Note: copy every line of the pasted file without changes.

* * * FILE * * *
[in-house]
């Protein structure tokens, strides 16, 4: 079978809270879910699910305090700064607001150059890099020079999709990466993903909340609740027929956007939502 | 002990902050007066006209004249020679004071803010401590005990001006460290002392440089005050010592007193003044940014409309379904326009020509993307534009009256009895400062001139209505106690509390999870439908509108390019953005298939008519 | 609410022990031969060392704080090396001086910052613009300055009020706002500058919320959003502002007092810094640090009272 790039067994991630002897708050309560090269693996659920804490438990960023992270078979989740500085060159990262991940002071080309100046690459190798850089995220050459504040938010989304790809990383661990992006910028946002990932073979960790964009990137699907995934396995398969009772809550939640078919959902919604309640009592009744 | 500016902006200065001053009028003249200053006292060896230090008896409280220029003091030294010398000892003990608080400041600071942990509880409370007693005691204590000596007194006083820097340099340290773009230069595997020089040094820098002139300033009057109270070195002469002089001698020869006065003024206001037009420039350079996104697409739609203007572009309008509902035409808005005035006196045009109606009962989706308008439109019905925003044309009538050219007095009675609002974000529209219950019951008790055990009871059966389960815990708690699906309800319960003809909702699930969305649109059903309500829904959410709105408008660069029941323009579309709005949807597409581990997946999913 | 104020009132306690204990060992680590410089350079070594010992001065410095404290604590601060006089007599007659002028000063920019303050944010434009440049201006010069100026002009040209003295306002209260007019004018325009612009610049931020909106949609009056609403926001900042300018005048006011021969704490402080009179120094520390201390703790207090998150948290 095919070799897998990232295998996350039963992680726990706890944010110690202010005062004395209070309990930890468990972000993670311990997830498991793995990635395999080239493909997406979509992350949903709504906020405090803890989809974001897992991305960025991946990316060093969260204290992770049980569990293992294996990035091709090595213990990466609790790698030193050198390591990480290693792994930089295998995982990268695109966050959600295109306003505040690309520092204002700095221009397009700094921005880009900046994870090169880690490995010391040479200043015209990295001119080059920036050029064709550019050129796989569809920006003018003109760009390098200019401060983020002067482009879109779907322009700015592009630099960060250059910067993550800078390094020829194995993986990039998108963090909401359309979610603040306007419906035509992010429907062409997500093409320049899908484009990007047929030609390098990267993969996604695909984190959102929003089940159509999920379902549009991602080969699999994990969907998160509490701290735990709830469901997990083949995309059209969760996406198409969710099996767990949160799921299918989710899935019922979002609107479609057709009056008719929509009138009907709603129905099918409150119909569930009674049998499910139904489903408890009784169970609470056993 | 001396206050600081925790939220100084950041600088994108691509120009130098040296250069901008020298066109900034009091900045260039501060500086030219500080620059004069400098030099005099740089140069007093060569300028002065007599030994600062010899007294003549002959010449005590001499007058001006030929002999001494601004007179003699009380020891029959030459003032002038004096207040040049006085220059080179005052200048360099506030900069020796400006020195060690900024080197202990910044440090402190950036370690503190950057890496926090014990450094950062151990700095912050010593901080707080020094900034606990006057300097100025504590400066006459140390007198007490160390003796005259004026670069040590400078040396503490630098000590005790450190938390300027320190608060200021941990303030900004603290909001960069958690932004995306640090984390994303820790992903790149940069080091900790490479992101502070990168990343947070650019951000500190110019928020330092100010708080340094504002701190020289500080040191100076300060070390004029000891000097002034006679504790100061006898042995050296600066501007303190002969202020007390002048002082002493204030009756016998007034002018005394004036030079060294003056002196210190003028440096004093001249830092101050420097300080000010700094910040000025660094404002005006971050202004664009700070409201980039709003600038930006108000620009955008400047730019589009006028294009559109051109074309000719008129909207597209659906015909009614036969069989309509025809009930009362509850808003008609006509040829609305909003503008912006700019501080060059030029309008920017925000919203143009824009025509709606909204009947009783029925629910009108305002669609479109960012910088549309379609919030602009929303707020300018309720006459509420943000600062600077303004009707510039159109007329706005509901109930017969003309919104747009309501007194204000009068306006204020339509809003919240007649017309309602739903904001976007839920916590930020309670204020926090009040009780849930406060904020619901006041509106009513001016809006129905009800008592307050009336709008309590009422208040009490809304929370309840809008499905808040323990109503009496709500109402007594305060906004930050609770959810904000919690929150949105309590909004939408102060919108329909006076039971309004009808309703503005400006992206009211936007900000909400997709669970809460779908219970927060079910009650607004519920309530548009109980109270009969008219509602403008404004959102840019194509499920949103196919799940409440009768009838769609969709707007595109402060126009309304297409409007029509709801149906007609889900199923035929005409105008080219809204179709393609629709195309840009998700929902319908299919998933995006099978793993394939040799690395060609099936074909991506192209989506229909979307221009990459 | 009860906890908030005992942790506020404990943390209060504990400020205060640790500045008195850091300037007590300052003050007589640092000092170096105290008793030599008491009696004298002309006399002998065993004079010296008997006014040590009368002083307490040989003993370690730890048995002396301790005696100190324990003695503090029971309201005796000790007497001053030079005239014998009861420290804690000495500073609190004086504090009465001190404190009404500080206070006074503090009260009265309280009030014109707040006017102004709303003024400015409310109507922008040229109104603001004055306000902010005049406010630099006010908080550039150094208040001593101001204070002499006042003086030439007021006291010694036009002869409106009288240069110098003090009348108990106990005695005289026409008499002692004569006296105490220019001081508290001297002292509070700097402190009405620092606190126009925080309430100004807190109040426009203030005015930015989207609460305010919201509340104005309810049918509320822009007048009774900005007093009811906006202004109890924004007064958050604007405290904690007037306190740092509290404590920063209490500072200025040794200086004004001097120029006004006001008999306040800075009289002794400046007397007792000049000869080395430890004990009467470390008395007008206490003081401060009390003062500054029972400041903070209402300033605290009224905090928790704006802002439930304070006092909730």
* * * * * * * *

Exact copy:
[in-house]
């Protein structure tokens, strides 16, 4: 079978809270879910699910305090700064607001150059890099020079999709990466993903909340609740027929956007939502 | 002990902050007066006209004249020679004071803010401590005990001006460290002392440089005050010592007193003044940014409309379904326009020509993307534009009256009895400062001139209505106690509390999870439908509108390019953005298939008519 | 609410022990031969060392704080090396001086910052613009300055009020706002500058919320959003502002007092810094640090009272 790039067994991630002897708050309560090269693996659920804490438990960023992270078979989740500085060159990262991940002071080309100046690459190798850089995220050459504040938010989304790809990383661990992006910028946002990932073979960790964009990137699907995934396995398969009772809550939640078919959902919604309640009592009744 | 500016902006200065001053009028003249200053006292060896230090008896409280220029003091030294010398000892003990608080400041600071942990509880409370007693005691204590000596007194006083820097340099340290773009230069595997020089040094820098002139300033009057109270070195002469002089001698020869006065003024206001037009420039350079996104697409739609203007572009309008509902035409808005005035006196045009109606009962989706308008439109019905925003044309009538050219007095009675609002974000529209219950019951008790055990009871059966389960815990708690699906309800319960003809909702699930969305649109059903309500829904959410709105408008660069029941323009579309709005949807597409581990997946999913 | 104020009132306690204990060992680590410089350079070594010992001065410095404290604590601060006089007599007659002028000063920019303050944010434009440049201006010069100026002009040209003295306002209260007019004018325009612009610049931020909106949609009056609403926001900042300018005048006011021969704490402080009179120094520390201390703790207090998150948290 095919070799897998990232295998996350039963992680726990706890944010110690202010005062004395209070309990930890468990972000993670311990997830498991793995990635395999080239493909997406979509992350949903709504906020405090803890989809974001897992991305960025991946990316060093969260204290992770049980569990293992294996990035091709090595213990990466609790790698030193050198390591990480290693792994930089295998995982990268695109966050959600295109306003505040690309520092204002700095221009397009700094921005880009900046994870090169880690490995010391040479200043015209990295001119080059920036050029064709550019050129796989569809920006003018003109760009390098200019401060983020002067482009879109779907322009700015592009630099960060250059910067993550800078390094020829194995993986990039998108963090909401359309979610603040306007419906035509992010429907062409997500093409320049899908484009990007047929030609390098990267993969996604695909984190959102929003089940159509999920379902549009991602080969699999994990969907998160509490701290735990709830469901997990083949995309059209969760996406198409969710099996767990949160799921299918989710899935019922979002609107479609057709009056008719929509009138009907709603129905099918409150119909569930009674049998499910139904489903408890009784169970609470056993 | 001396206050600081925790939220100084950041600088994108691509120009130098040296250069901008020298066109900034009091900045260039501060500086030219500080620059004069400098030099005099740089140069007093060569300028002065007599030994600062010899007294003549002959010449005590001499007058001006030929002999001494601004007179003699009380020891029959030459003032002038004096207040040049006085220059080179005052200048360099506030900069020796400006020195060690900024080197202990910044440090402190950036370690503190950057890496926090014990450094950062151990700095912050010593901080707080020094900034606990006057300097100025504590400066006459140390007198007490160390003796005259004026670069040590400078040396503490630098000590005790450190938390300027320190608060200021941990303030900004603290909001960069958690932004995306640090984390994303820790992903790149940069080091900790490479992101502070990168990343947070650019951000500190110019928020330092100010708080340094504002701190020289500080040191100076300060070390004029000891000097002034006679504790100061006898042995050296600066501007303190002969202020007390002048002082002493204030009756016998007034002018005394004036030079060294003056002196210190003028440096004093001249830092101050420097300080000010700094910040000025660094404002005006971050202004664009700070409201980039709003600038930006108000620009955008400047730019589009006028294009559109051109074309000719008129909207597209659906015909009614036969069989309509025809009930009362509850808003008609006509040829609305909003503008912006700019501080060059030029309008920017925000919203143009824009025509709606909204009947009783029925629910009108305002669609479109960012910088549309379609919030602009929303707020300018309720006459509420943000600062600077303004009707510039159109007329706005509901109930017969003309919104747009309501007194204000009068306006204020339509809003919240007649017309309602739903904001976007839920916590930020309670204020926090009040009780849930406060904020619901006041509106009513001016809006129905009800008592307050009336709008309590009422208040009490809304929370309840809008499905808040323990109503009496709500109402007594305060906004930050609770959810904000919690929150949105309590909004939408102060919108329909006076039971309004009808309703503005400006992206009211936007900000909400997709669970809460779908219970927060079910009650607004519920309530548009109980109270009969008219509602403008404004959102840019194509499920949103196919799940409440009768009838769609969709707007595109402060126009309304297409409007029509709801149906007609889900199923035929005409105008080219809204179709393609629709195309840009998700929902319908299919998933995006099978793993394939040799690395060609099936074909991506192209989506229909979307221009990459 | 009860906890908030005992942790506020404990943390209060504990400020205060640790500045008195850091300037007590300052003050007589640092000092170096105290008793030599008491009696004298002309006399002998065993004079010296008997006014040590009368002083307490040989003993370690730890048995002396301790005696100190324990003695503090029971309201005796000790007497001053030079005239014998009861420290804690000495500073609190004086504090009465001190404190009404500080206070006074503090009260009265309280009030014109707040006017102004709303003024400015409310109507922008040229109104603001004055306000902010005049406010630099006010908080550039150094208040001593101001204070002499006042003086030439007021006291010694036009002869409106009288240069110098003090009348108990106990005695005289026409008499002692004569006296105490220019001081508290001297002292509070700097402190009405620092606190126009925080309430100004807190109040426009203030005015930015989207609460305010919201509340104005309810049918509320822009007048009774900005007093009811906006202004109890924004007064958050604007405290904690007037306190740092509290404590920063209490500072200025040794200086004004001097120029006004006001008999306040800075009289002794400046007397007792000049000869080395430890004990009467470390008395007008206490003081401060009390003062500054029972400041903070209402300033605290009224905090928790704006802002439930304070006092909730």